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# Calculating Power

### Calculating Power

Power can be defined using an equation which we will use here to calculate its value, expressed as a unit.

Imagine you lifted one end of a sofa because your friend dropped something that rolled under it. You lifted the sofa for **10 seconds**. It required **500 Joules** for you to do that.

What was the *energy transferred*?

True or false? *"Energy transferred" and "power" are the same thing.*

True or false? *"Energy transferred" and "work done" are the same thing.*

How much energy was transferred per second when you lifted the sofa?

The *power* is essentially the amount of work done per second

In this case that was **50 Joules per second**.

So power is amount of work done **per second**. That means that power is...

Now, we don't actually use "Joules/second" as the unit for power. What do we use?

To recap!

Power is work done ( or "energy transferred") per second

So if the work done over 10 seconds is 500 Joules, the power is 50.

But we don't use the unit "Joules/second" for power

We use the unit **Watts**, which essentially means the same as "Joules/second".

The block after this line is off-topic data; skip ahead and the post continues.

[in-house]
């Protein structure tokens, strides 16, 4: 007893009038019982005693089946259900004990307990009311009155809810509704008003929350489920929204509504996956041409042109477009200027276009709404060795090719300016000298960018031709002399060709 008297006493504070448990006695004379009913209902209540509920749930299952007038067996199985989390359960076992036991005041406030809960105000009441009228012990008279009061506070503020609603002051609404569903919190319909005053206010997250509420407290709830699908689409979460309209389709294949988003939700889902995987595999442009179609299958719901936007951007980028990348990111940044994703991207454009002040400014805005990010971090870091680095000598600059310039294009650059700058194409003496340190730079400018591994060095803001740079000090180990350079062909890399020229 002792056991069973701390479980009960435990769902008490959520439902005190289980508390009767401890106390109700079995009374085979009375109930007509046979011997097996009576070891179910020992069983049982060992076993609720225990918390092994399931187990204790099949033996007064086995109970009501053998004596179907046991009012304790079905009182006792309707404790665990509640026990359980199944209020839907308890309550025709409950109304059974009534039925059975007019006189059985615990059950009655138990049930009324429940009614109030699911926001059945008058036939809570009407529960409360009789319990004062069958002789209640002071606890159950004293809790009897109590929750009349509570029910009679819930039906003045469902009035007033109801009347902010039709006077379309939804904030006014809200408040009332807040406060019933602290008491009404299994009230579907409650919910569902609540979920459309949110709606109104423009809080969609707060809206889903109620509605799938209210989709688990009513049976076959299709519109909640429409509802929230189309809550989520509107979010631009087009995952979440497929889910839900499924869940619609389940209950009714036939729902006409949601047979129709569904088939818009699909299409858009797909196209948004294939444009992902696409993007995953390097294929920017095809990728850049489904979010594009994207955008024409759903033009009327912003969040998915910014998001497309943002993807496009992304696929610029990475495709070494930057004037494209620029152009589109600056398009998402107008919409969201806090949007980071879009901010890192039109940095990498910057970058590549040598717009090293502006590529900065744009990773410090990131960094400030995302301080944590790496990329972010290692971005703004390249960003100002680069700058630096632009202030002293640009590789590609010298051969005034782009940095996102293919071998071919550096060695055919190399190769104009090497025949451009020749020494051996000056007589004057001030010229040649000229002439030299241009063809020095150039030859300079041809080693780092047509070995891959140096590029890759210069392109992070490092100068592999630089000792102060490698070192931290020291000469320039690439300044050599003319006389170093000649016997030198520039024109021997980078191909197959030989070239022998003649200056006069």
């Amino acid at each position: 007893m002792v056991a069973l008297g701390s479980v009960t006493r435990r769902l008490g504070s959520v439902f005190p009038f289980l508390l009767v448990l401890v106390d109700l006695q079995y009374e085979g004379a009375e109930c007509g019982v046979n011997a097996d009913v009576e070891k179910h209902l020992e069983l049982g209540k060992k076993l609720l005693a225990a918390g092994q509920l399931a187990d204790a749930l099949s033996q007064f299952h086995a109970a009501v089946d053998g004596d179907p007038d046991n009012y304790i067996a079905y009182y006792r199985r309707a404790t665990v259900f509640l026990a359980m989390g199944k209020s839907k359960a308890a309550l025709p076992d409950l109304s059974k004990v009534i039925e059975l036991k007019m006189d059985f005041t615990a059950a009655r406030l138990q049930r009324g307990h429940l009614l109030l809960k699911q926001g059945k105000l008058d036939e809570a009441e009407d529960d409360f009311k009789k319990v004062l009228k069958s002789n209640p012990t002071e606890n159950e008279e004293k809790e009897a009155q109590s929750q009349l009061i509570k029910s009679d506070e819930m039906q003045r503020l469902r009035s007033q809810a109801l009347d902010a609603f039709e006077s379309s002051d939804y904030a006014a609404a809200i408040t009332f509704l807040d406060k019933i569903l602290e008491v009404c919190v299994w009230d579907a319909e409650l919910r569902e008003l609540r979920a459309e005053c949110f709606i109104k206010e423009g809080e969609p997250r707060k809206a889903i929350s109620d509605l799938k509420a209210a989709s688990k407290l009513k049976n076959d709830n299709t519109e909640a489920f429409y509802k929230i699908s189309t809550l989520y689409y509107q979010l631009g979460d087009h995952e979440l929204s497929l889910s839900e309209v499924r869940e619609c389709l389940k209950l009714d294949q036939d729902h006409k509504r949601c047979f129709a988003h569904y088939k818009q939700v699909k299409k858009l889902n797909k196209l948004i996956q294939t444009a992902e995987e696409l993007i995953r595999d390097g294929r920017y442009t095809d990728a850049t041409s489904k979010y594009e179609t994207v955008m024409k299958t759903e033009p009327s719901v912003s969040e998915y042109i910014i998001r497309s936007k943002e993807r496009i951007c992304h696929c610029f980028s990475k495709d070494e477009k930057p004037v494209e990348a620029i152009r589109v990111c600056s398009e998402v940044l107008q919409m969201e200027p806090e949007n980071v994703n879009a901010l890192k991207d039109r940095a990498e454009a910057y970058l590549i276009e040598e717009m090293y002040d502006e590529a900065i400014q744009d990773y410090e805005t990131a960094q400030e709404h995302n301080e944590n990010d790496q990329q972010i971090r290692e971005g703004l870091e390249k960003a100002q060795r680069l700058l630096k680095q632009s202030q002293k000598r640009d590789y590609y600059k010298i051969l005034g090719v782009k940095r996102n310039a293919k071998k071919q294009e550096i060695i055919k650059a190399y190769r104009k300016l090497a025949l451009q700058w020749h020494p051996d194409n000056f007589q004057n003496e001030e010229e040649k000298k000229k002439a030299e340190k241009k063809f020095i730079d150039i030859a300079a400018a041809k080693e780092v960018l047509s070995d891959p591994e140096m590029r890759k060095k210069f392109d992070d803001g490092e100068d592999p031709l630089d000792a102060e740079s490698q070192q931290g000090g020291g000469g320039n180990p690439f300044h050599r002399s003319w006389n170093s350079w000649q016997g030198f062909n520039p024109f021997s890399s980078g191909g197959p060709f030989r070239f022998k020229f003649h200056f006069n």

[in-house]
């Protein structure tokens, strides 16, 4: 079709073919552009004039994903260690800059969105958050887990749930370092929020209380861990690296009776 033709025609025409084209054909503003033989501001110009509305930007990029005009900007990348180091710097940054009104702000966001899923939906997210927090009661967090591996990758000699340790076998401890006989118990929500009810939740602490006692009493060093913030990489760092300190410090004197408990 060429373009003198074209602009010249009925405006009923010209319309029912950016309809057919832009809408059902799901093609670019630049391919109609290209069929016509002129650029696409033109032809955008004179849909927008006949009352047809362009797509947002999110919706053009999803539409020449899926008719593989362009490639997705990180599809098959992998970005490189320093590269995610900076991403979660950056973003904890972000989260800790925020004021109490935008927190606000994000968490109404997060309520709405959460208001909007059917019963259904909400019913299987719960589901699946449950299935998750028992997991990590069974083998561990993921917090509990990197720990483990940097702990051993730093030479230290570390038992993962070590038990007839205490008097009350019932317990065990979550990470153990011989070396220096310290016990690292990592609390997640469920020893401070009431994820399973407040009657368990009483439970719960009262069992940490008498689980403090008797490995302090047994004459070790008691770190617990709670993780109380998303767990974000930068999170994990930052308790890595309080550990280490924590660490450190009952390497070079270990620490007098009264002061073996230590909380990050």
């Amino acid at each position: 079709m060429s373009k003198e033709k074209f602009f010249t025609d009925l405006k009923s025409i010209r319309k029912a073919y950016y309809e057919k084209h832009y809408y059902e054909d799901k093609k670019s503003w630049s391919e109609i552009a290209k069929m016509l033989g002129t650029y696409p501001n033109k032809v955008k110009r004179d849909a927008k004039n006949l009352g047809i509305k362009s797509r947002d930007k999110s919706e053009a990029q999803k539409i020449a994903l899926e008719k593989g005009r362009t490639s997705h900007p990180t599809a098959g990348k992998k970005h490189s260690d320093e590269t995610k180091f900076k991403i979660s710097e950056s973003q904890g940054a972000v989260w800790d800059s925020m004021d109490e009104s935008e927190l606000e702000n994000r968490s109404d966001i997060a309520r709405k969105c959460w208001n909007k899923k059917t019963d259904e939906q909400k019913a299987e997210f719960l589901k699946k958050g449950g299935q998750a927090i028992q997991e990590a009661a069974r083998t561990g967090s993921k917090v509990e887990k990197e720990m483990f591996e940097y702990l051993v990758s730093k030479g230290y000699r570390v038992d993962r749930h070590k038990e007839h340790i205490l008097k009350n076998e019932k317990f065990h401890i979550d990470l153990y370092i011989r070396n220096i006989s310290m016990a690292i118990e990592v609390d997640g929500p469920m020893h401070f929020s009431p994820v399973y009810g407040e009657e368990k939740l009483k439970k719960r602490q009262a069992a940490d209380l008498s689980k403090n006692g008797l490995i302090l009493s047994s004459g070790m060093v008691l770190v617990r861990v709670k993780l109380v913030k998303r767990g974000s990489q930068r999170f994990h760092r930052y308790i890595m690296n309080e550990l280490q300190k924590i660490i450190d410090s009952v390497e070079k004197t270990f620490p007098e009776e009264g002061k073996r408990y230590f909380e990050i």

So power is a measure of how much energy is transferred *per second*

That means that power is the **rate** of energy transfer.

You spend 50 seconds moving an object 10 metres. The energy transfer is 50 Joules. What was the power you used?

**1 Watt** is essentially the same as...

The formula for **power**

If the work done over 10 seconds was 500 Joules, then the power was 50 Watts. How do we calculate power?

We can also write the formula for power shorter, like this $P=\frac{W}{t}$. What does $W$ stand for?

Be careful not to confuse the $W$ in $P=\frac{W}{t}$ with the W you use to abbreviate Watts!

If you write out the power formula with **units**, it looks like this $Watts = \frac{Joules}{second}$

What is the unit you should use for **time** when calculating power?

What is the unit for **energy** **transferred** or **work** **done**?

What is the unit for **power**?

A car uses 300 Joules of energy from its engine to travel for 3 seconds. What is the **power** of the car?

Which one of these require more power?

Summary!

Power is the rate of energy transfer (work done) per second

You calculate it like this $P = \frac{W}{t}$ where $W$ is work done.

The unit for power is Watts

Watts essentially means "Joules/second", but we use the term "Watts".